From 26 June to 23 September the Kunsthistorisches Museum in Vienna will display an ‘in focus exhibition’ of three extraordinary pairs of paintings. For this occasion, the exquisite portrait of an ‘Unknown man, aged 56’ by Frans Pourbus the Younger will be reunited with the portrait of his spouse, from the Fine Arts Museum of San Francisco. The pair will be confronted with two other double portraits by Barthel Beham (1502–1540) and Balthasar Denner (1685–1749). The showcase not only offers an example of detailed realism in portraiture at its best but also provides an insight into the reciprocal influences between the artistic spheres of Germany and the Netherlands.
Frans Pourbus II Unknown Man, aged 56
The man, whose identity has not yet been determined, is portrayed in a pose well established for princely portraits. The extravagant way that Pourbus consciously identifies his own hand with a bold calligraphic signature must reflect his high level of confidence and pride in his work. It is remarkable Pourbus achieved this degree of hyper realism in his early twenties, during his very first year as a painter of the Antwerp guild in 1591.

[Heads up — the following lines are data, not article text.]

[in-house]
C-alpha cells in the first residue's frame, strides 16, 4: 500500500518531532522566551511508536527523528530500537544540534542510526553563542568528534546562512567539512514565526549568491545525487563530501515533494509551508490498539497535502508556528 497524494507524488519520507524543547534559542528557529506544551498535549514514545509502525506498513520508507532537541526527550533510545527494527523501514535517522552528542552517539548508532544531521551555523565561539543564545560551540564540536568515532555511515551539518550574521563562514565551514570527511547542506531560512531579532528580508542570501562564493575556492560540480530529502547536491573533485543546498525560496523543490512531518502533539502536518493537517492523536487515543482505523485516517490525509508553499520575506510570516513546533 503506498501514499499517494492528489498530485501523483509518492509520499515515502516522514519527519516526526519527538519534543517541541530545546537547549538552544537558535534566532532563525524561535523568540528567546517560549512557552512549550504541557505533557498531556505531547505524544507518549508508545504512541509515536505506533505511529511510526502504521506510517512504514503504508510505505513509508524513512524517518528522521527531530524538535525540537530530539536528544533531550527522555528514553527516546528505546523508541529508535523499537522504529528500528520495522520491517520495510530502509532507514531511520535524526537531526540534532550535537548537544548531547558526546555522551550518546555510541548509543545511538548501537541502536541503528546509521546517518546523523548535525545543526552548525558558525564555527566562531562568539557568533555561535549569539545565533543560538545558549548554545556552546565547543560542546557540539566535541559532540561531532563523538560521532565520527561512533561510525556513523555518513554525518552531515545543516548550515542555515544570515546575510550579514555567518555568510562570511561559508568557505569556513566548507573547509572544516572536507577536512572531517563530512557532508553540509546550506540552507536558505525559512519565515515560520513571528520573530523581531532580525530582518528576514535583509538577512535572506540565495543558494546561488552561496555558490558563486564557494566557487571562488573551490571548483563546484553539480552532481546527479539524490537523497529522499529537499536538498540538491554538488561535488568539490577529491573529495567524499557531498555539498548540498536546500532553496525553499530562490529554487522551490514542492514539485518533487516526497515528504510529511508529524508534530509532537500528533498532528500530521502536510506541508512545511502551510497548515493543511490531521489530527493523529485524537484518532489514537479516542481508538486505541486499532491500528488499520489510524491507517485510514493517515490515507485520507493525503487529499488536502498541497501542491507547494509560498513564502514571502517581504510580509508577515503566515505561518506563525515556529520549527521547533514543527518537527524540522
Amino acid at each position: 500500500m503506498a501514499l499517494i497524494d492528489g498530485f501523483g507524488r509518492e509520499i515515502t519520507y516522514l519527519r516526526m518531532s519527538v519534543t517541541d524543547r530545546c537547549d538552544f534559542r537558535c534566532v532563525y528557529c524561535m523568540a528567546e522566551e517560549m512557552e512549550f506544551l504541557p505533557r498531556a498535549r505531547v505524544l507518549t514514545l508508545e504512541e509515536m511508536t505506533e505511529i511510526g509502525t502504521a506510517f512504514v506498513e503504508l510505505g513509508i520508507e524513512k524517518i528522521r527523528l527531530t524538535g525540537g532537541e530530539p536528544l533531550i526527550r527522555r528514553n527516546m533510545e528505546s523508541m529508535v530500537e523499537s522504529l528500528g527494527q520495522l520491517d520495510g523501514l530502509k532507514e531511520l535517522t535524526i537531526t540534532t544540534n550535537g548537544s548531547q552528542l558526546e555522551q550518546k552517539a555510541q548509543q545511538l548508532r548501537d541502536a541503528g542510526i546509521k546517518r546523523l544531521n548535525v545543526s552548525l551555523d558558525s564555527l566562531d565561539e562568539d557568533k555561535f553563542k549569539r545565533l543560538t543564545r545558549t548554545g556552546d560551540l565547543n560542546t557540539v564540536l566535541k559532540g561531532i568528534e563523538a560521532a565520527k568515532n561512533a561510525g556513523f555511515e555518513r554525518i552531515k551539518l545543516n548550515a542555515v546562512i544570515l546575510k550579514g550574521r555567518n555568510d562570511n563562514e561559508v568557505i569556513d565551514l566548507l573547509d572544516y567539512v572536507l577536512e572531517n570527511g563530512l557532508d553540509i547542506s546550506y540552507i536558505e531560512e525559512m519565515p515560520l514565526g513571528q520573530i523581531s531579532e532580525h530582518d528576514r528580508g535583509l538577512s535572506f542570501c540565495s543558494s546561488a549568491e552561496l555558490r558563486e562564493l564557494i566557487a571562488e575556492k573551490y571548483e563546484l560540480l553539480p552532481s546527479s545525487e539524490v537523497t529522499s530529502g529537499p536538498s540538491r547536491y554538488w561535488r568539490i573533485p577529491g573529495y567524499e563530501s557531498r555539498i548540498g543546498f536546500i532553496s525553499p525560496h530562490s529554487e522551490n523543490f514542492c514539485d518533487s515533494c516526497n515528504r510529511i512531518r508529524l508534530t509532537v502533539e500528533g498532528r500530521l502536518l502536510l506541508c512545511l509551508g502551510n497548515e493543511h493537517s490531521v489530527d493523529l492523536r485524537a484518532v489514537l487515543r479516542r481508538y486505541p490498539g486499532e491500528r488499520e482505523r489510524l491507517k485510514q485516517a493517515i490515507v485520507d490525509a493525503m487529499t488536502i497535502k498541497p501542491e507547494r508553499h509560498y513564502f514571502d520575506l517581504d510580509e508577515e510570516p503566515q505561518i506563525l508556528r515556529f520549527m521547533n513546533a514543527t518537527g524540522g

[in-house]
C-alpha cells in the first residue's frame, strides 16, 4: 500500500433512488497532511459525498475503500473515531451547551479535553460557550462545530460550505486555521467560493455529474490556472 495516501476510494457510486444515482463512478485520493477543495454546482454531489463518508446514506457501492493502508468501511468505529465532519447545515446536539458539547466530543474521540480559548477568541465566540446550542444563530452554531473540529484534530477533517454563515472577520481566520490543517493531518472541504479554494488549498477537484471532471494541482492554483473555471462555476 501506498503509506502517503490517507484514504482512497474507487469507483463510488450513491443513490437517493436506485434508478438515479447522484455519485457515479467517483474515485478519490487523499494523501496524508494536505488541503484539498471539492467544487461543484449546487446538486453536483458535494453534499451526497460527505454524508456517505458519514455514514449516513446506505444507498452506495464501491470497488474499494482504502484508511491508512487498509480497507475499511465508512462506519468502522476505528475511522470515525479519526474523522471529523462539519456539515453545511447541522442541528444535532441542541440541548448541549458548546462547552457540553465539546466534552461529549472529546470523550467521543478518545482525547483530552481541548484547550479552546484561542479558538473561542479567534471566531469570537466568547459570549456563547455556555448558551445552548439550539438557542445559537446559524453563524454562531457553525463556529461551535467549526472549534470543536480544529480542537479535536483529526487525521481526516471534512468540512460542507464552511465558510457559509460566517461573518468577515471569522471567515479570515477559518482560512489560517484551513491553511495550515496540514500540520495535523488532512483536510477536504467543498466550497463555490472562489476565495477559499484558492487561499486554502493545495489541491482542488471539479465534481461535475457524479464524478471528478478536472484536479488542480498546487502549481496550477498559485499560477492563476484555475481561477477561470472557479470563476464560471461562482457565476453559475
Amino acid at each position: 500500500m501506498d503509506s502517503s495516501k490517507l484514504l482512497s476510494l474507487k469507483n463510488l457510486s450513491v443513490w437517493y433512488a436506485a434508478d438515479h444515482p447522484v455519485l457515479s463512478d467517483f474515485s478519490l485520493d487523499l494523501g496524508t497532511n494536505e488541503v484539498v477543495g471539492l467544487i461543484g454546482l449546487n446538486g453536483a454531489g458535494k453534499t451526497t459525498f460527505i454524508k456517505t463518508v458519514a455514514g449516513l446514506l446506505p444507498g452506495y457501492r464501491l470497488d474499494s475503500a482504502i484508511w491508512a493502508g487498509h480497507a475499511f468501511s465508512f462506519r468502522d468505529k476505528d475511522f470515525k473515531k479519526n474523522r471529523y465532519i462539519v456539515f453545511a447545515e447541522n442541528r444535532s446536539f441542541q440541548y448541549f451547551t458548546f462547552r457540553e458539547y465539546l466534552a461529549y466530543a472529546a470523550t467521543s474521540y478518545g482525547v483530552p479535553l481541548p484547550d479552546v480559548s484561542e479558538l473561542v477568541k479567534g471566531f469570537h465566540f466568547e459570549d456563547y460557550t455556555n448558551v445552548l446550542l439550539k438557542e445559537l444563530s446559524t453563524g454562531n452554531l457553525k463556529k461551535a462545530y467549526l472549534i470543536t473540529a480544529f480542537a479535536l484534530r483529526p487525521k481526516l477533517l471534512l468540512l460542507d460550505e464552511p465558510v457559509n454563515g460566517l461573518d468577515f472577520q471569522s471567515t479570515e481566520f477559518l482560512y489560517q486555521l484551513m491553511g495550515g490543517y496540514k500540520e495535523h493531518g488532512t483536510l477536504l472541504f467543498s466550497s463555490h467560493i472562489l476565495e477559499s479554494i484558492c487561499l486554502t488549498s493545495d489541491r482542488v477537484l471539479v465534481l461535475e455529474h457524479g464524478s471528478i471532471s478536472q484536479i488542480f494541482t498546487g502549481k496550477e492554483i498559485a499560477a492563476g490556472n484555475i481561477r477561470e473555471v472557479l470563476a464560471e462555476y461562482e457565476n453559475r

Described in 1867 by the renowned art historian Thoré-Bürger as ‘a masterpiece of truth and expression’, this portrait once formed part of the great art collection of Elector Lothar Franz von Schonbörn (1655 – 1729), for his Schloß Weissenstein in Pommersfelden, Germany. This panel is considered by many as one of the finest portraits painted in the Netherlands at the end of the 16th century, and is arguably the greatest head Pourbus ever painted.
The panel will afterwards be on display in the Groeninge Museum, Brugge – and will be one of the highlights at the opening of the new KMSKA permanent collection.